- Among the Orioles players, two stand out for the significant relative gulf separating team and player. Zach Britton, who excelled after taking over as the closer last year, filed at $4.2MM while the team countered at $2.2MM, leaving a $2MM gap that is worth nearly 91% of the club’s offer. Even more remarkably, the O’s will need to bridge a $3.4MM gap ($5.4MM versus $2MM) with surprise star Steve Pearce. That spread is 1.7 times the value of the team’s offer and easily beats the largest difference last year (Logan Morrison and the Mariners, 127.3%).
- Of course, it is worth remembering that first-year arb salaries have added impact because they set a baseline for future earnings. (Each successive year’s salary is essentially calculated as an earned raise from that starting point.) For the Reds, the outcome of their cases with Frazier ($5.7MM vs. $3.9MM) and Mesoraco ($3.6MM vs. $2.45MM) could have huge ramifications for whether the team will be able to afford to keep (and possibly extend) that pair of strong performers.
- Likewise, the Angels face an important showdown with Garrett Richards, a Super Two whose starting point will factor into three more seasons of payouts. As a high-upside starter, he has sky high earning potential, so any savings will be most welcome to the team. The current spread is $3.8MM versus $2.4MM, a $1.4MM difference that equates to 58.3% of the team’s filing price.
- Interestingly, the biggest gap in absolute terms belong to Pearce and the Orioles at $3.4MM. After that come Bud Norris and the Orioles ($2.75MM), David Freese and the Angels ($2.35MM), Greg Holland and the Royals ($2.35MM), Dexter Fowler and the Astros ($2.3MM), Eric Hosmer and the Royals ($2.1MM), and Aroldis Chapman and the Reds ($2.05MM).
Of course, plenty of deals already got done today. Here are some of the more notable among them:
- David Price agreed to a $19.75MM salary with the Tigers that stands as the single highest arbitration payday ever, by a fair margin.
- Interestingly, the Rays agreed to rather similar, sub-projection deals with all seven of their arb-eligible players. Discounts on Swartz’s expectations ranged from 3.23% to 13.21%. In total, the club shaved $1.525MM off of its tab.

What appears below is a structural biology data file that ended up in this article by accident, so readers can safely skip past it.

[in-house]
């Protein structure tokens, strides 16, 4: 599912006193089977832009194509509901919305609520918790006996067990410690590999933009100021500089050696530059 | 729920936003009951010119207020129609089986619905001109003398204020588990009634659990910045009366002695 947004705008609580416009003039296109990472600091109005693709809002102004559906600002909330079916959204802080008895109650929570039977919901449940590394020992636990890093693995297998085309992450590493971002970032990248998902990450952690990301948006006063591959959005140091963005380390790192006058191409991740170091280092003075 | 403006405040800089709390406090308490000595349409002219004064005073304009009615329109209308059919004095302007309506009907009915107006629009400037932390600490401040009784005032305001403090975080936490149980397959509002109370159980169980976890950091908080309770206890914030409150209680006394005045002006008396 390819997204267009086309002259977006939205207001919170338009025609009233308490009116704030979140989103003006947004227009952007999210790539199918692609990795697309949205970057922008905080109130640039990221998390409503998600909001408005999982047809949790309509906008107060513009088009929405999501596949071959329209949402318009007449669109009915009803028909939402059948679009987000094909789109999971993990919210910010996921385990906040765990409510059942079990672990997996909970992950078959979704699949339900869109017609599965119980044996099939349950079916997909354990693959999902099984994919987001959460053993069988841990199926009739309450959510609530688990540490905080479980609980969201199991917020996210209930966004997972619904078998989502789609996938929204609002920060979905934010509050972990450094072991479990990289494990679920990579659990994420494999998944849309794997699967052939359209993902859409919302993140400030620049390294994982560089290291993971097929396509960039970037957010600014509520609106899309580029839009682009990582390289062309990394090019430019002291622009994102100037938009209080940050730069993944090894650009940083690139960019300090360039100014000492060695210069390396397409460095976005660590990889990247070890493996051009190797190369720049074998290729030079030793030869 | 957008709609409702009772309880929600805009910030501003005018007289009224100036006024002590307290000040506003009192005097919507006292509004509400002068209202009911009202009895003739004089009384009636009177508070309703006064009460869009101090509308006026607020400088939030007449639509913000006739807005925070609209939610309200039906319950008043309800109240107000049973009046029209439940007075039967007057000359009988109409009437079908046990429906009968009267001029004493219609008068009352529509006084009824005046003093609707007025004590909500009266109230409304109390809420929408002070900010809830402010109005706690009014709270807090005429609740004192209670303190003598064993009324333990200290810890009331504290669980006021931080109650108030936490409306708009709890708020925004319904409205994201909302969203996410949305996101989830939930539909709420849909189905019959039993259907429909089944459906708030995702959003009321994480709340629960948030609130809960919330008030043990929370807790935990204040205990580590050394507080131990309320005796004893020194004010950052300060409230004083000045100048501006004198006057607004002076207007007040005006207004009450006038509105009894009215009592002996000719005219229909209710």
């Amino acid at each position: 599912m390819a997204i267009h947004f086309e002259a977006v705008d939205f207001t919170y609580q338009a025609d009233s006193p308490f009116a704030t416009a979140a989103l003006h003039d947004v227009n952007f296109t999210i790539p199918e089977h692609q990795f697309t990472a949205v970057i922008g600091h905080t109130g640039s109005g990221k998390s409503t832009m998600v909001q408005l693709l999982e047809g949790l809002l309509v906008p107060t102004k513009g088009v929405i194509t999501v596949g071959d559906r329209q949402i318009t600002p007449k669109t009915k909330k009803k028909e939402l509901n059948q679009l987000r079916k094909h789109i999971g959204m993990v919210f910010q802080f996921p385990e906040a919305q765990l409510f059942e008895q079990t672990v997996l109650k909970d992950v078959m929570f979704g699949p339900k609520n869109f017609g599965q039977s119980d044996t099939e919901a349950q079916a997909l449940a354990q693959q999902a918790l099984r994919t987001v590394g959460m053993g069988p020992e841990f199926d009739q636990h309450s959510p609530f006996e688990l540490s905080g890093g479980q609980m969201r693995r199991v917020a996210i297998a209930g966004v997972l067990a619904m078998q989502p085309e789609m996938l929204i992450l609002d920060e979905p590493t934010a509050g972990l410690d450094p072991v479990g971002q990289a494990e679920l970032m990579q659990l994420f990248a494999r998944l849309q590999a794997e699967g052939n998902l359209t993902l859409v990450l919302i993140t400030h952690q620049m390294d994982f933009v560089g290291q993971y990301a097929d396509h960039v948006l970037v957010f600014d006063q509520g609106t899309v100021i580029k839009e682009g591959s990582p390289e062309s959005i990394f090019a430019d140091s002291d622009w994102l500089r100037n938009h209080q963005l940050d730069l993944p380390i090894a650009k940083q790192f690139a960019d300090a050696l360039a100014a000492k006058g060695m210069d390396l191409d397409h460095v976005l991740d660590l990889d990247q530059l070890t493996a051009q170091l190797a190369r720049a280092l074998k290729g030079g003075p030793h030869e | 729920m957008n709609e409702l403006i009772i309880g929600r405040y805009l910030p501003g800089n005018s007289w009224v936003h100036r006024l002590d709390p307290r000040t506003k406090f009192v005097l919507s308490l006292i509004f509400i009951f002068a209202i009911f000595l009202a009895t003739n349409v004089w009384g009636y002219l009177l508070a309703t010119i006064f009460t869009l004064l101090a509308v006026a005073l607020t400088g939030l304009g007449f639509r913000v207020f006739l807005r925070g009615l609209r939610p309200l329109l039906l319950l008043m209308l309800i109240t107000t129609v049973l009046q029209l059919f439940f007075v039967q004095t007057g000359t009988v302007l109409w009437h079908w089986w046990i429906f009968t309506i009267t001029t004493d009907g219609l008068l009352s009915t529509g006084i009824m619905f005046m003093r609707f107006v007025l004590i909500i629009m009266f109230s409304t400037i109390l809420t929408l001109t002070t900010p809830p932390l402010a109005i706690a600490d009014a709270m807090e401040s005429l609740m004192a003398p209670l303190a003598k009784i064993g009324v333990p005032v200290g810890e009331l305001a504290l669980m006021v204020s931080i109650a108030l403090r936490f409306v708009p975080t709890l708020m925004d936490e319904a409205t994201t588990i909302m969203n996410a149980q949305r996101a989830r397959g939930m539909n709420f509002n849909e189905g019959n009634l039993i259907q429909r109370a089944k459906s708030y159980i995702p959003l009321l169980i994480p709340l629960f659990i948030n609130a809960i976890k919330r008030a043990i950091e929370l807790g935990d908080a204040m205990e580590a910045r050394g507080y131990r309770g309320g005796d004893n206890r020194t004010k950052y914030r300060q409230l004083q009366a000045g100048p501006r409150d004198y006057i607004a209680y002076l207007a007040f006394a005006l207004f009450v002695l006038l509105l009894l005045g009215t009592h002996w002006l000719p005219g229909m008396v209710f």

- The opposite was true of the Tigers, who spent a total of $1.4MM over the projections on just three players. Of course, since one of those players was Price, the commitment landed just 5.2% over the projected total.
- Detroit’s overages pale in comparison to those of the Cubs, who handed out several of the deals that beat the projections by the widest relative margin and ended up over $2.5MM (14.5%) over their projected spend.
- The MLBTR/Swartz model badly whiffed (over 50% off) on just three players, all of whom earned well over the projections: Chris Coghlan of the Cubs (78.9%), Carlos Carrasco of the Indians (66.9%) Tony Sipp of the Astros (60%).
- On the low side, the worst miss (or the biggest discount, depending on one’s perspective) was Mark Melancon of the Pirates, who fell $2.2MM and 28.9% shy of his projected earnings. Danny Espinosa (Nationals) and Chris Tillman (Orioles) were the only two other players to fall 20% or more below their projections. Of course, in the cases of both Melancon and Tillman, Swartz accurately predicted that they would fall short of the model.
Full Story | Comments | Categories: Aroldis Chapman | Atlanta Braves | Baltimore Orioles | Bud Norris | Carlos Carrasco | Chicago Cubs | Chicago White Sox | Chris Coghlan | Chris Tillman | Cincinnati Reds | Cleveland Indians | Danny Espinosa | Danny Valencia | David Freese | David Price | Detroit Tigers | Devin Mesoraco | Dexter Fowler | Eric Hosmer | Garrett Richards | Greg Holland | Houston Astros | Jerry Blevins | Josh Donaldson | Kansas City Royals | Logan Morrison | Los Angeles Angels of Anaheim | Mark Melancon | Mat Latos | Miami Marlins | Mike Minor | Milwaukee Brewers | Neil Walker | Pittsburgh Pirates | Seattle Mariners | Steve Pearce | Tampa Bay Rays | Todd Frazier | Tony Sipp | Toronto Blue Jays | Vance Worley | Washington Nationals | Zach Britton